The reason I was interested in college vision statements is because I now seek to serve Christ through being a part of Sattler College. This new college aims to help raise an army to bring forth Christ’s kingdom to all nations. Sattler College’s vision is to “train graduates to be a city on a hill: a shining light in greater Boston and the nations.” Sattler is now accepting applications from potential students and the deadline for application is January 15, 2018. If interested, visit www.sattlercollege.org for more information.


Share your response to Zack’s thoughts in the comments below!


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“All Things Work Together for…” What?

In Romans 8:28 Paul famously assures us that “all things work together for good.” This is a much-quoted and much-misunderstood verse. Here it is in full:

And we know that for those who love God all things work together for good, for those who are called according to his purpose.

One way this verse is misunderstood is to turn it into an indefinite assurance that “everything that happens has a purpose”; things will work out well for everyone, eventually. But this promise is given only to “those who love God.” Those who do not love God have no such assurance.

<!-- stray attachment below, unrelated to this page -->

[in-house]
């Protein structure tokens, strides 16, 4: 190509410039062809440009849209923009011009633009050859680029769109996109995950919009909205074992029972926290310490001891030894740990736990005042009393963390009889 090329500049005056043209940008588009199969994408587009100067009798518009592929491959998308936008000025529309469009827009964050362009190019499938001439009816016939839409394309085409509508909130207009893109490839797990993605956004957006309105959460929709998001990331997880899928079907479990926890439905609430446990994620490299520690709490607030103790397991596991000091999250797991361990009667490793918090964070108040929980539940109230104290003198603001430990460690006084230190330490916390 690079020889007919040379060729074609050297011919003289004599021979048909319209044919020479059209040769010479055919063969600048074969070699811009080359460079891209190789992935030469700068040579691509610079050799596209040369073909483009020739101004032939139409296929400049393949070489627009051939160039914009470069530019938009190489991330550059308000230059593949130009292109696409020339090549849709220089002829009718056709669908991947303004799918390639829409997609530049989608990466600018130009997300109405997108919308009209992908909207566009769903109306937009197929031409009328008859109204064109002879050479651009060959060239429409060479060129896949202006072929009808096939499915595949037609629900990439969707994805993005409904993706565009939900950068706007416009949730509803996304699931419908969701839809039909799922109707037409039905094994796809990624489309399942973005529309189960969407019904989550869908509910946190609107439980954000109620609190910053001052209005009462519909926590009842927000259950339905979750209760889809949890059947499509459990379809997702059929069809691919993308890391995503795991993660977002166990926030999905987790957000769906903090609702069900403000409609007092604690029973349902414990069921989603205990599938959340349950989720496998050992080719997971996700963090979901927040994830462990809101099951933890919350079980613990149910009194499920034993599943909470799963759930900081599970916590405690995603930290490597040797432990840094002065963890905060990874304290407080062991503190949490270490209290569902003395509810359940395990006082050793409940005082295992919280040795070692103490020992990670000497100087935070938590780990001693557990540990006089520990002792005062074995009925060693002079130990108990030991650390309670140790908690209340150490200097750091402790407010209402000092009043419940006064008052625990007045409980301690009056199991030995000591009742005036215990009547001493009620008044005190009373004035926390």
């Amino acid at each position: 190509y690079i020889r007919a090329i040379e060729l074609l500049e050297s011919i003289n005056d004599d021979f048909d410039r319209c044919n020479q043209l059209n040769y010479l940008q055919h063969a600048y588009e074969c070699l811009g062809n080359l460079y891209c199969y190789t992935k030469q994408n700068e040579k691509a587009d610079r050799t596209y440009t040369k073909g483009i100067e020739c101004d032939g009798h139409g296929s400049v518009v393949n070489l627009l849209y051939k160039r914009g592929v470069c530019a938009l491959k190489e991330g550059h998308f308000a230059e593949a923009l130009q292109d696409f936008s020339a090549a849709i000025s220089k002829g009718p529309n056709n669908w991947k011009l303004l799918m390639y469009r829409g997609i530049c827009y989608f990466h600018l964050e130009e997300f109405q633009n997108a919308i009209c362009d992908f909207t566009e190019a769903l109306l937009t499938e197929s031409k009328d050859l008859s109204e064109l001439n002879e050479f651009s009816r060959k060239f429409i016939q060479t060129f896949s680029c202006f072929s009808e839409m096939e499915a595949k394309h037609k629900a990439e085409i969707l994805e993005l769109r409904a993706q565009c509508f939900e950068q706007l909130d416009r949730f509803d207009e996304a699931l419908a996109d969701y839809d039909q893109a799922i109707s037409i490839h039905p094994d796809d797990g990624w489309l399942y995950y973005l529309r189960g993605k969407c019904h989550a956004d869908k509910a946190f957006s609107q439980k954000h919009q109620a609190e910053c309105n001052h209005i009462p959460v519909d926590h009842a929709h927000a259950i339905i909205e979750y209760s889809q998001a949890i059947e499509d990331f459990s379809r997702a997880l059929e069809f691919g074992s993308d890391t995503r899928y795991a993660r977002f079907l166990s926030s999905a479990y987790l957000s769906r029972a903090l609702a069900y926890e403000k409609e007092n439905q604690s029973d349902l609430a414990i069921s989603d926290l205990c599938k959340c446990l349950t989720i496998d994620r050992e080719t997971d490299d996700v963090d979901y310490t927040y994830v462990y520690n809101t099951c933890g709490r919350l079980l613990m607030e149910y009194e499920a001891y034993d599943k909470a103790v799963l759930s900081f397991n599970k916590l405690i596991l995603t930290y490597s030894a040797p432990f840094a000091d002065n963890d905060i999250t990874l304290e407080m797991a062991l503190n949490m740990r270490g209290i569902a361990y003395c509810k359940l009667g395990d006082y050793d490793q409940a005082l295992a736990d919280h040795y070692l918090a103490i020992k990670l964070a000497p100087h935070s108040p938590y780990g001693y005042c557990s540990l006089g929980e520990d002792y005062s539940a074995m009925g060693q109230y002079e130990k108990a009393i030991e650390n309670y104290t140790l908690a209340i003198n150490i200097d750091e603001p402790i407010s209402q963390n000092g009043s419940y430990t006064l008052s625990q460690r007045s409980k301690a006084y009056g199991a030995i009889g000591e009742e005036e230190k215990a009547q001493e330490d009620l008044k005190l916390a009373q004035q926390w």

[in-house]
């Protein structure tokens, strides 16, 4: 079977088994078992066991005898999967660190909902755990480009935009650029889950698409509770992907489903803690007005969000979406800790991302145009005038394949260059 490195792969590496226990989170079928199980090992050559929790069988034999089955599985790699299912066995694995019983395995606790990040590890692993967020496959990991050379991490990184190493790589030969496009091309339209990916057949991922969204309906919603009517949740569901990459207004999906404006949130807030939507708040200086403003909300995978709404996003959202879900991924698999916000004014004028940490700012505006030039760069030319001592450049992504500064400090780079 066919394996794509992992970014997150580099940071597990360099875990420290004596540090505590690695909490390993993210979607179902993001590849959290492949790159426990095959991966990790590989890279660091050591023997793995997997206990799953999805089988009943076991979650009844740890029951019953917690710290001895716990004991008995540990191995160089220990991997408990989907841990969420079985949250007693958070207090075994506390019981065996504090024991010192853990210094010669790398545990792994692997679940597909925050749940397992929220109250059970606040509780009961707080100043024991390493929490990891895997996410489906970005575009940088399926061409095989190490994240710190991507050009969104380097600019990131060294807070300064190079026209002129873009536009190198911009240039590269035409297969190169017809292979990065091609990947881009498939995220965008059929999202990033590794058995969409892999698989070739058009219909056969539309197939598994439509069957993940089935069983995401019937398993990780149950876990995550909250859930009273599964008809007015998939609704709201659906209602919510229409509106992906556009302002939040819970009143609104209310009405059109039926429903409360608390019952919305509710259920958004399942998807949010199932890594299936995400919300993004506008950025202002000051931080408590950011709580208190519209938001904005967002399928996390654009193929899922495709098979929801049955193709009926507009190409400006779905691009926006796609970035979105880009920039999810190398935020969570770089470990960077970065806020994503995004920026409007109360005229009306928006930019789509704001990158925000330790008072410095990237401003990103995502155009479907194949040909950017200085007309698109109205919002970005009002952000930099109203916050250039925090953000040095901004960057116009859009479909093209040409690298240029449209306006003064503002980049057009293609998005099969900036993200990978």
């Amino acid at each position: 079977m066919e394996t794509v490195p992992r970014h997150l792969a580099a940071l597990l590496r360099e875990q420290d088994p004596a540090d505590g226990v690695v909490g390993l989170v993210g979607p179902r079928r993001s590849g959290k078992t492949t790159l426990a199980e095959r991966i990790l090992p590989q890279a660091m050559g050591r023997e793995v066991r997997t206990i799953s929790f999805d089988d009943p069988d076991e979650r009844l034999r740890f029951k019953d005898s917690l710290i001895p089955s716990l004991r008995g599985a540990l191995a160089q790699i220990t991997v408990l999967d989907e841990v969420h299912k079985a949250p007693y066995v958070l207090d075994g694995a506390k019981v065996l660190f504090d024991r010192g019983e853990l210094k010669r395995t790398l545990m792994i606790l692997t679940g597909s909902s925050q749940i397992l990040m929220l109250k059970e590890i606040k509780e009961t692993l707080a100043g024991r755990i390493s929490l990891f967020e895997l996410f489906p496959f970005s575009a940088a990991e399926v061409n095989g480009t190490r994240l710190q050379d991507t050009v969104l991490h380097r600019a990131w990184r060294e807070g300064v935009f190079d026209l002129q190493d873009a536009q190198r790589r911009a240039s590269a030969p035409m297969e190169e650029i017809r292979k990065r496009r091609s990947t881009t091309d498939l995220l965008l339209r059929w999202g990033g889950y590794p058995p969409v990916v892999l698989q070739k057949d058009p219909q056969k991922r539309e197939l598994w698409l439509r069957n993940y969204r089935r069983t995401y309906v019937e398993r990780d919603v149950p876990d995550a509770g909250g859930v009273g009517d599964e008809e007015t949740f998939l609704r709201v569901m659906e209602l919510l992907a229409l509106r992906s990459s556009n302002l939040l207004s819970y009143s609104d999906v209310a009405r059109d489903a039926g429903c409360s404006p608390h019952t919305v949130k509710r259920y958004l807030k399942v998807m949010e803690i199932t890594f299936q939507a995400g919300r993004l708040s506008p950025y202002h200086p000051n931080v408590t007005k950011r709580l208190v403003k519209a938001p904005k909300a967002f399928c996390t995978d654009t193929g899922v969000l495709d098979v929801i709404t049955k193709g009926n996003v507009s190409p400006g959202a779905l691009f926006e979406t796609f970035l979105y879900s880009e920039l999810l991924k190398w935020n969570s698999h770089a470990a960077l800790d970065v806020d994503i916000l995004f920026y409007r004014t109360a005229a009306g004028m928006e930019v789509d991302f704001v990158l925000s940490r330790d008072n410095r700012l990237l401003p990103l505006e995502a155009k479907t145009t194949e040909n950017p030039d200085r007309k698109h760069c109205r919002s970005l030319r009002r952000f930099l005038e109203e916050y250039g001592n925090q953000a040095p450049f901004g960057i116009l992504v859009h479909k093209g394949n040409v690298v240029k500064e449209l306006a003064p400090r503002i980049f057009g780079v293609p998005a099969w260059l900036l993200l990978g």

But this still leaves a question: What is the “good” that will come to those who love God? Expanding on what I shared in my sermon opening today, I’d like to share three answers.

All Things Work Together for What?

First, there is the “prosperity gospel good.” Many professing Christians—perhaps even most in places as diverse as America and Africa—believe that if a Christian has enough faith God will eventually shower them with material blessings. For example, consider this:

God takes pleasure in blessing you, and it’s His will for you to be prosperous… It’s His plan for your life to have enough to take care of all your needs and be a blessing to others, too! To be able to take your family out for a nice meal, to live in a good home, to drive a great car, to go on a nice vacation, and to be able to bless others as you have been blessed… Believe God for a little extra to give, and a little extra to enjoy, and speak His promises of abundance over your life. As time passes, your faith will increase as well as your ability to receive abundance in your finances… Declare that He supplies all of your needs according to his riches in glory, expect His prosperity in your life, and thank Him before you see any change because you know it’s coming!